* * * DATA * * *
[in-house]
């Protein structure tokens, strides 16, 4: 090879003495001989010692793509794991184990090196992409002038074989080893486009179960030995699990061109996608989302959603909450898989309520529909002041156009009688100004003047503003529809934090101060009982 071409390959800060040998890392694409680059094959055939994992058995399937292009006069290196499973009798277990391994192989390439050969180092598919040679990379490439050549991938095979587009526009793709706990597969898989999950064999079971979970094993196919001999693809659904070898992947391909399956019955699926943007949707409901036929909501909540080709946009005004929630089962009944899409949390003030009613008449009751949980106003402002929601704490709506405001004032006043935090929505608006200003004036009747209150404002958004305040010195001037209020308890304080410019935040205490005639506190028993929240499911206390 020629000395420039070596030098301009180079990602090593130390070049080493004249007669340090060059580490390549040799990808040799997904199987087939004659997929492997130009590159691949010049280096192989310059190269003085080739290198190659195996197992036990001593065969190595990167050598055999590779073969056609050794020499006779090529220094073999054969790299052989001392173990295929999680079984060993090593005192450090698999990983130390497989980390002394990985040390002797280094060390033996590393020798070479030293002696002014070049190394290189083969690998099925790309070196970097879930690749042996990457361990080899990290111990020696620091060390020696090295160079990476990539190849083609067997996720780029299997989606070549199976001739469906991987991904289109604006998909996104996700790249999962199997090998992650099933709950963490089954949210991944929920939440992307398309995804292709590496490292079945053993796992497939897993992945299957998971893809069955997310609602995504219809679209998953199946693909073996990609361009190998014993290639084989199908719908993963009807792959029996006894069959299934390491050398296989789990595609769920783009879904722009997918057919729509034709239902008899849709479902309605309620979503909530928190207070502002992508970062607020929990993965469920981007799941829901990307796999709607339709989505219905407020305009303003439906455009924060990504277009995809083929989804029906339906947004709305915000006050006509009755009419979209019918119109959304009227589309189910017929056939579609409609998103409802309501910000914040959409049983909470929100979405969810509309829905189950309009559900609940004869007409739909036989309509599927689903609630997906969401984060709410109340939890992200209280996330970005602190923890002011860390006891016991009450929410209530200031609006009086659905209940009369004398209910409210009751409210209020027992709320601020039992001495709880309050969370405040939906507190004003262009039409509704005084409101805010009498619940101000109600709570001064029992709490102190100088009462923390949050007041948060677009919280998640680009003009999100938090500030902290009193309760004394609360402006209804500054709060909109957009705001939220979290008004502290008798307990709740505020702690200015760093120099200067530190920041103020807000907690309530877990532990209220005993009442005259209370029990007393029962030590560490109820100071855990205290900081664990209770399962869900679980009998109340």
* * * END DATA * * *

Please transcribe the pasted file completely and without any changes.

[in-house]
């Protein structure tokens, strides 16, 4: 090879003495001989010692793509794991184990090196992409002038074989080893486009179960030995699990061109996608989302959603909450898989309520529909002041156009009688100004003047503003529809934090101060009982 071409390959800060040998890392694409680059094959055939994992058995399937292009006069290196499973009798277990391994192989390439050969180092598919040679990379490439050549991938095979587009526009793709706990597969898989999950064999079971979970094993196919001999693809659904070898992947391909399956019955699926943007949707409901036929909501909540080709946009005004929630089962009944899409949390003030009613008449009751949980106003402002929601704490709506405001004032006043935090929505608006200003004036009747209150404002958004305040010195001037209020308890304080410019935040205490005639506190028993929240499911206390 020629000395420039070596030098301009180079990602090593130390070049080493004249007669340090060059580490390549040799990808040799997904199987087939004659997929492997130009590159691949010049280096192989310059190269003085080739290198190659195996197992036990001593065969190595990167050598055999590779073969056609050794020499006779090529220094073999054969790299052989001392173990295929999680079984060993090593005192450090698999990983130390497989980390002394990985040390002797280094060390033996590393020798070479030293002696002014070049190394290189083969690998099925790309070196970097879930690749042996990457361990080899990290111990020696620091060390020696090295160079990476990539190849083609067997996720780029299997989606070549199976001739469906991987991904289109604006998909996104996700790249999962199997090998992650099933709950963490089954949210991944929920939440992307398309995804292709590496490292079945053993796992497939897993992945299957998971893809069955997310609602995504219809679209998953199946693909073996990609361009190998014993290639084989199908719908993963009807792959029996006894069959299934390491050398296989789990595609769920783009879904722009997918057919729509034709239902008899849709479902309605309620979503909530928190207070502002992508970062607020929990993965469920981007799941829901990307796999709607339709989505219905407020305009303003439906455009924060990504277009995809083929989804029906339906947004709305915000006050006509009755009419979209019918119109959304009227589309189910017929056939579609409609998103409802309501910000914040959409049983909470929100979405969810509309829905189950309009559900609940004869007409739909036989309509599927689903609630997906969401984060709410109340939890992200209280996330970005602190923890002011860390006891016991009450929410209530200031609006009086659905209940009369004398209910409210009751409210209020027992709320601020039992001495709880309050969370405040939906507190004003262009039409509704005084409101805010009498619940101000109600709570001064029992709490102190100088009462923390949050007041948060677009919280998640680009003009999100938090500030902290009193309760004394609360402006209804500054709060909109957009705001939220979290008004502290008798307990709740505020702690200015760093120099200067530190920041103020807000907690309530877990532990209220005993009442005259209370029990007393029962030590560490109820100071855990205290900081664990209770399962869900679980009998109340």